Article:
Two microcaps that could double (at least) from here

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Making profits is better than bleeding cash, obviously. But as a microcap investor, Merewether Capital founder Luke Winchester takes a more nuanced view.

For young businesses, profitability doesn't arrive overnight, and astute capital raisings can make them thrive. Investors in the microcap sector need to be able to read through the numbers to understand the fundamentals of a business.

In this video, Winchester relates what moving into profitability can tell you about the state of an enterprise and how to see if capital is being raised for the right reasons.

"Profitability marks a very important inflexion point for a business," he says. "It marks a company moving from being reliant on capital markets to being a self-sustaining business."

Winchester discusses two software microcaps he thinks have what it takes to become multi-baggers.

Edited transcript

Which two microcaps do you think could become multi-baggers? Why?

The first one I'll talk about is a company called 8common (ASX: 8CO). It's a software business servicing the travel and expense management sectors.

A few years ago, management pivoted to focus on government in Australia as a key client and has been quite successful in that pivot.

That culminated back in July when 8CO won a contract for the whole of the Federal Government. And this was a very big contract; a company-making announcement that will progressively roll out over the next two or three years.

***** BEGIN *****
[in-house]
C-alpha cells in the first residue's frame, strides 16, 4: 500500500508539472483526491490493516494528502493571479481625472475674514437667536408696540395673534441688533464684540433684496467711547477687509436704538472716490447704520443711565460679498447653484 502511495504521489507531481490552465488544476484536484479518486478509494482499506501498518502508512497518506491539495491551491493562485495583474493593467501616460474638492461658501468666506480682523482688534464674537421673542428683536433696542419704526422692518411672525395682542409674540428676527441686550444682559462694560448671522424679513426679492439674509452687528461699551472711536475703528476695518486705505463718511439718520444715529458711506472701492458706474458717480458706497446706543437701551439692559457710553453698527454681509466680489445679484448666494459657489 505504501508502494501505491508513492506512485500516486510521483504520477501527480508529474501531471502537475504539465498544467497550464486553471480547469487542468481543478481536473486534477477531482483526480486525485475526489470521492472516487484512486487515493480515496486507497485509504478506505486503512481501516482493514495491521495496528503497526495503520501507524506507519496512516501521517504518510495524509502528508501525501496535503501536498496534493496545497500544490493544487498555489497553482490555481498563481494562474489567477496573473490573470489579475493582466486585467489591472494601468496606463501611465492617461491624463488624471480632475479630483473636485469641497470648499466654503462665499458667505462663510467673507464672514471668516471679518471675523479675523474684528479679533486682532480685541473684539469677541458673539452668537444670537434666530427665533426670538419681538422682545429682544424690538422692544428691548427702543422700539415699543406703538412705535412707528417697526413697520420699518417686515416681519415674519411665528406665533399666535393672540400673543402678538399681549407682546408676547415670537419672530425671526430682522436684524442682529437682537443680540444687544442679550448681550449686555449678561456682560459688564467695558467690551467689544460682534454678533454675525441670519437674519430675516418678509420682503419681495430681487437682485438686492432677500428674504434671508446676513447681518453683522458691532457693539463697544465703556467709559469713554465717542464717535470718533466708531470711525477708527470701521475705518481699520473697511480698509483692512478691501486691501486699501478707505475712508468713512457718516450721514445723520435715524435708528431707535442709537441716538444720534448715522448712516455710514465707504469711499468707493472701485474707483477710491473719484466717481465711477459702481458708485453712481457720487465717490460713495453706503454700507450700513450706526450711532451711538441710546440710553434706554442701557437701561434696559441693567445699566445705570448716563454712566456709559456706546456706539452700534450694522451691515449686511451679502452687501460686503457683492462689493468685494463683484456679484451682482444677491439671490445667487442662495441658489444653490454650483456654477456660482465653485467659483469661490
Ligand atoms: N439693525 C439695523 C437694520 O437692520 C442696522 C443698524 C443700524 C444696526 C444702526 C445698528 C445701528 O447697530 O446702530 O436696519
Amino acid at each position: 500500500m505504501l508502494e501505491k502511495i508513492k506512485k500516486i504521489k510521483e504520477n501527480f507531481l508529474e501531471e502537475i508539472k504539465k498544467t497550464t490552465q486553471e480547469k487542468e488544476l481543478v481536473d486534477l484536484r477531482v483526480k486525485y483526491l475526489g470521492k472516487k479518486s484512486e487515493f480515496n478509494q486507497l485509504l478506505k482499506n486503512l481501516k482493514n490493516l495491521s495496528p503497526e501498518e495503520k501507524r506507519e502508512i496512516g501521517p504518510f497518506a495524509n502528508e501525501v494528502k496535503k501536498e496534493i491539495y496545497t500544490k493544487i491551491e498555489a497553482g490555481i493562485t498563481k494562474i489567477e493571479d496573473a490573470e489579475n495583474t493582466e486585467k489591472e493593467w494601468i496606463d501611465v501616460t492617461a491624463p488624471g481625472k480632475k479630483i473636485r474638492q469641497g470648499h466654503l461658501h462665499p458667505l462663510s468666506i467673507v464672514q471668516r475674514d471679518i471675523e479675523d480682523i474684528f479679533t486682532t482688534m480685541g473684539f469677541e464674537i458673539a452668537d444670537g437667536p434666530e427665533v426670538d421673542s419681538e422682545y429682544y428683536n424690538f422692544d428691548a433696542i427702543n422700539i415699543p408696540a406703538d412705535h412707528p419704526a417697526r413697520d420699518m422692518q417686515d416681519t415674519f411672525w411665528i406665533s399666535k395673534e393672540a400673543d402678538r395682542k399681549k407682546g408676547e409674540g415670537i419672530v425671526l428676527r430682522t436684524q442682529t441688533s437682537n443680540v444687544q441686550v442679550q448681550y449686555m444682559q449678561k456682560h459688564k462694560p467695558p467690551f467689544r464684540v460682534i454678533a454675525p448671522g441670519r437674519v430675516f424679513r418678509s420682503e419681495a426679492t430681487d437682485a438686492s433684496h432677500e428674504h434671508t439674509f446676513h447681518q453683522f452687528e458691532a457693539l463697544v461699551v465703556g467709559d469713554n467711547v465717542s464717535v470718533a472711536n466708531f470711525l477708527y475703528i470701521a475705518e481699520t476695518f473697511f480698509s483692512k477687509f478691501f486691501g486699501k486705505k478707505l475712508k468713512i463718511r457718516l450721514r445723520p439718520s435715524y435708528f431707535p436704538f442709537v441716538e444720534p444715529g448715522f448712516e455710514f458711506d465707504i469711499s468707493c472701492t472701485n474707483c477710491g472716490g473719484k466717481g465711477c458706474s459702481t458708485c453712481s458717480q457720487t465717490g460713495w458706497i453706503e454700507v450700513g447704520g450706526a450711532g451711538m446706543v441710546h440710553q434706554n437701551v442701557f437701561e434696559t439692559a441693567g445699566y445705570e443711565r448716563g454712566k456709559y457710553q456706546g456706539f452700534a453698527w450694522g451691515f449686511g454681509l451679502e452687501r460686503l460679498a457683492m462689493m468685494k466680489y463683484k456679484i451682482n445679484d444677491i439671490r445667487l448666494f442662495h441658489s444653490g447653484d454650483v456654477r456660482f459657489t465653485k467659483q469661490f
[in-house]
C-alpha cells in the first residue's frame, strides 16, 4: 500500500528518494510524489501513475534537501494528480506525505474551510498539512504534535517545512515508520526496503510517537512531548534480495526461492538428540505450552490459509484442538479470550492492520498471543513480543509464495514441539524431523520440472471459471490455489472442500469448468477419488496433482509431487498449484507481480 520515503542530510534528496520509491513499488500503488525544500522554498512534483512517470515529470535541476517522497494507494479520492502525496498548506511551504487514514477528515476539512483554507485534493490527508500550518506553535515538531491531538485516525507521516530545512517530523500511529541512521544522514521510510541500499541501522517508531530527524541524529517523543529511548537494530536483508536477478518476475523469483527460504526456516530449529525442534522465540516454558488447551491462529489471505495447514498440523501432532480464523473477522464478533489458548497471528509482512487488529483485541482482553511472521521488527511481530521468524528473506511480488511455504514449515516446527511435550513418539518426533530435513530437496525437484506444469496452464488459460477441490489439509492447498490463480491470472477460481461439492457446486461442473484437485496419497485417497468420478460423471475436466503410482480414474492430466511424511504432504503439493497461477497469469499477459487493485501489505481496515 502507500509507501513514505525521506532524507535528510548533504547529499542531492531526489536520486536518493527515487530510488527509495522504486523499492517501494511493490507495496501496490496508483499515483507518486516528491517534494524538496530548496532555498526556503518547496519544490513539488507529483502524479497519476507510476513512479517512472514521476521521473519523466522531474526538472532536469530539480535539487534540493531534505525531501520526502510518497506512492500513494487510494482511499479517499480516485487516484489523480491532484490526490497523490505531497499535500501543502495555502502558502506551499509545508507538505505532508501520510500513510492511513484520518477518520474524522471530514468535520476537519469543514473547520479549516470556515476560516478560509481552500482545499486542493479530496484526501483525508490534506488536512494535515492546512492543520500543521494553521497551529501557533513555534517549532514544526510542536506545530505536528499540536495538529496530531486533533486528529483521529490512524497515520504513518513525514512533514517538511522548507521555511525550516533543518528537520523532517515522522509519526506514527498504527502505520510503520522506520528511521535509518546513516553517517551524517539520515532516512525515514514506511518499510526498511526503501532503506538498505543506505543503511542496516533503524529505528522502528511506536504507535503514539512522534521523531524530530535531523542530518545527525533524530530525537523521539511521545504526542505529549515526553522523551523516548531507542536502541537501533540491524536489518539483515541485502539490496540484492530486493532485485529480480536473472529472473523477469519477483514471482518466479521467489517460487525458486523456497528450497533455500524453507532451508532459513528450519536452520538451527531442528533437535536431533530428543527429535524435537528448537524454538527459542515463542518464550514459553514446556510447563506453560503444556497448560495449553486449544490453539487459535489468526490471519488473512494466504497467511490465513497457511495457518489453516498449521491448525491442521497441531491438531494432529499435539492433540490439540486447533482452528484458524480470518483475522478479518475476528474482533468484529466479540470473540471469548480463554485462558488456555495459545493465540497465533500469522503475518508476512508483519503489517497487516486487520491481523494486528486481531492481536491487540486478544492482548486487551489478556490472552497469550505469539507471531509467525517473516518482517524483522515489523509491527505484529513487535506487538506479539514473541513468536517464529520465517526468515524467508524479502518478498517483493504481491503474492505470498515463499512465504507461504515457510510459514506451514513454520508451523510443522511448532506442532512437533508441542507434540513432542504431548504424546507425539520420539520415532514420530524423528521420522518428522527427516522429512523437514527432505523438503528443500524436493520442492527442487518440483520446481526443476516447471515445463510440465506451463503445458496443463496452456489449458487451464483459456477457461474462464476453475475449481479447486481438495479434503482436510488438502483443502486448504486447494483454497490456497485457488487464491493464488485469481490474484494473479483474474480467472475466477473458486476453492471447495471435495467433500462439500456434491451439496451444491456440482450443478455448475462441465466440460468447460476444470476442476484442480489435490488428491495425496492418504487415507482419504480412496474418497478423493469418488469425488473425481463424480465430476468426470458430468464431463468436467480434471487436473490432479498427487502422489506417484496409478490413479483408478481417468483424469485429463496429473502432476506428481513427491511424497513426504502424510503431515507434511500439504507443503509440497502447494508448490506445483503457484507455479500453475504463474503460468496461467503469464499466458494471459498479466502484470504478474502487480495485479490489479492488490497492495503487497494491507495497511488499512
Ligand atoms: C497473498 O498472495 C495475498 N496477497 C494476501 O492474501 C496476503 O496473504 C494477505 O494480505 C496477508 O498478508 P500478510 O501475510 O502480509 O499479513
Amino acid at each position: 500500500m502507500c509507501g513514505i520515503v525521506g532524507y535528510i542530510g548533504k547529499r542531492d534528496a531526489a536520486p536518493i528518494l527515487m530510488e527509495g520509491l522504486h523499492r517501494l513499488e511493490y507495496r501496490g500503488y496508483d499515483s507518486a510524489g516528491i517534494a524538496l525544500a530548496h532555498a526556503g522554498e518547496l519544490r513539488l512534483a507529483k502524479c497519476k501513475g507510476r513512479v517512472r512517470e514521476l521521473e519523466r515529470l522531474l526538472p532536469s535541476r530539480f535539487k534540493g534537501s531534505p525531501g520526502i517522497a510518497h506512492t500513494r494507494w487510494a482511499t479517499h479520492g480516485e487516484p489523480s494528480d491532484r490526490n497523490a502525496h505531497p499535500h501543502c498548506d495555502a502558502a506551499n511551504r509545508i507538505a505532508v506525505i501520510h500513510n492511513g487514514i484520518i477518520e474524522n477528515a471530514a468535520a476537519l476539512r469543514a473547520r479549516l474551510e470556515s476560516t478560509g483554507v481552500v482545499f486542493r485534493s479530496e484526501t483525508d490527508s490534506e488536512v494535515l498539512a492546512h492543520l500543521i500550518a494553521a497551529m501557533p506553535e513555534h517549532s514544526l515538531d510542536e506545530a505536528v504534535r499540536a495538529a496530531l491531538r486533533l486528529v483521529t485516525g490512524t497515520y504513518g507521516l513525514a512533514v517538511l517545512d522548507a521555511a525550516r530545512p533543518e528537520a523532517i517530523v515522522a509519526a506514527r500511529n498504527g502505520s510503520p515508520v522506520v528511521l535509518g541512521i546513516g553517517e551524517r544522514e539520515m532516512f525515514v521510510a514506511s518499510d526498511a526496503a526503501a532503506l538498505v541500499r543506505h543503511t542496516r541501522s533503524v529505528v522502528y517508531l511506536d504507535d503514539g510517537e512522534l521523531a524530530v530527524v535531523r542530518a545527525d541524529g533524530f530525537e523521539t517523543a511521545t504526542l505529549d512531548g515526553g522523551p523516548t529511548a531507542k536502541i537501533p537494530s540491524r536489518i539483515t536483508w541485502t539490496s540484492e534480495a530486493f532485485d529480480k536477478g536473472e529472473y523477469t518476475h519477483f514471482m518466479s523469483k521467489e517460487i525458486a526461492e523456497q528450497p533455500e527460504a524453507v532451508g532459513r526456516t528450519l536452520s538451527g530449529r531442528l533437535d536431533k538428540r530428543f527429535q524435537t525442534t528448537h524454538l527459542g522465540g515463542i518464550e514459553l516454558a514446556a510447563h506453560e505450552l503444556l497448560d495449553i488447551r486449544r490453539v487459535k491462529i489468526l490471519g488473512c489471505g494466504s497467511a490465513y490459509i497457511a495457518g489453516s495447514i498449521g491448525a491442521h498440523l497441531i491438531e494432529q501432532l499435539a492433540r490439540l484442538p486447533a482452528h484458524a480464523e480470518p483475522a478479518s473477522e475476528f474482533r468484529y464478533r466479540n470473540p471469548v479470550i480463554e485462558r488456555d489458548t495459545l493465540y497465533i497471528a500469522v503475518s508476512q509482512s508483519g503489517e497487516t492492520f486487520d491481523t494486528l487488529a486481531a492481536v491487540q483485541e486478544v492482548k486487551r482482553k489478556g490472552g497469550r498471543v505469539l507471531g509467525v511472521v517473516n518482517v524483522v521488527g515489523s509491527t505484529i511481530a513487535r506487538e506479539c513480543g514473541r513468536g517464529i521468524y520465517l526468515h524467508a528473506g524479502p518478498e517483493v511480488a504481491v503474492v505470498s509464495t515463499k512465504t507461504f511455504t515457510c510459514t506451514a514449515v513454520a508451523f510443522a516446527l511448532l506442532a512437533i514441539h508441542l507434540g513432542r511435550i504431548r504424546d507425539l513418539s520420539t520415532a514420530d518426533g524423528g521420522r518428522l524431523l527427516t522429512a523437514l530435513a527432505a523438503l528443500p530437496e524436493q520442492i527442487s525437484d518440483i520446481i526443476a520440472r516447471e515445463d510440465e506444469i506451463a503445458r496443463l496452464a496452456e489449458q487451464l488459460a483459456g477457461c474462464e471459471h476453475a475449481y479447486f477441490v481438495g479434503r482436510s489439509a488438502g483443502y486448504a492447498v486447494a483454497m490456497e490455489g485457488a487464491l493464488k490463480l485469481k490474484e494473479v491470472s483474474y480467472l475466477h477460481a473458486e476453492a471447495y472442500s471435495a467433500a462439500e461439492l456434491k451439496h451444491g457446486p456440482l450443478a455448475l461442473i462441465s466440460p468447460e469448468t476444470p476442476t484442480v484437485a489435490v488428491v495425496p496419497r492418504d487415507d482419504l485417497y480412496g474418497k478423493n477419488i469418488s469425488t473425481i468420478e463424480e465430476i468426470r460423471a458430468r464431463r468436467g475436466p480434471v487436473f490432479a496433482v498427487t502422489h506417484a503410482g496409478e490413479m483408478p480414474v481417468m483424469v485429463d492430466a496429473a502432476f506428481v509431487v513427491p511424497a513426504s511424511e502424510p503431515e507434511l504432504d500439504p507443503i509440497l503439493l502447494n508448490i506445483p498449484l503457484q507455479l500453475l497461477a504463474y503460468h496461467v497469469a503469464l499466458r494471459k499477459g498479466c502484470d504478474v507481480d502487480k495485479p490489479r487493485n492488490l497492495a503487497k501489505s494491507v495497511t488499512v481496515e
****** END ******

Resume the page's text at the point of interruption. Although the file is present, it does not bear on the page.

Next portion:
If your model takes into account the Federal Government employees who will come onto that platform as users - and the average revenue those users bring on - the business will go from doing about $3 million annualised recurring revenue today to maybe around $9 to $10 million in that two or three year timeframe.

That's exactly what I'm looking for as an investor. I can, with a pretty good degree of certainty, model the next two or three years.

I can see that growth coming through. Then it's just a matter of the business executing, which I'm comfortable it can.

I've been familiar with the business and the management for a few years now and I think they've executed very well so far. I back them to continue to do that.

It trades at about 10 times annualised recurring revenue today, which is probably not cheap, but a fair price. But it's that underlying growth that can come through.

If I think the business can double or triple its ARR (annual rate of return) over the next couple of years, I think that's where the multi-bagger effect can come from.

The business will most likely swing into profitability in that time as well. It's only slightly loss-making at the minute.

With that additional leverage, you'll see that come from the profits and you'll get that leverage effect. 
If the management team can execute on that opportunity, it could easily be a multibagger over that two or three-year timeframe.

The second company is Xref (ASX: XF1). XF1 is the ticker for that one. It's another software business. These guys do reference-checking software. It's a very simple platform in a sense.

If an Xref subscriber has a new job opening with an applicant, they enable that applicant to log onto the Xref platform, upload their details and upload the details of some referees.

Details get sent to those referees. They're able to log on at their leisure and provide their references.

It's all amalgamated in the one piece of cloud software and is very streamlined and organised. Like a lot of software, it removes the admin burden of phone calls and trying to get people at the right time.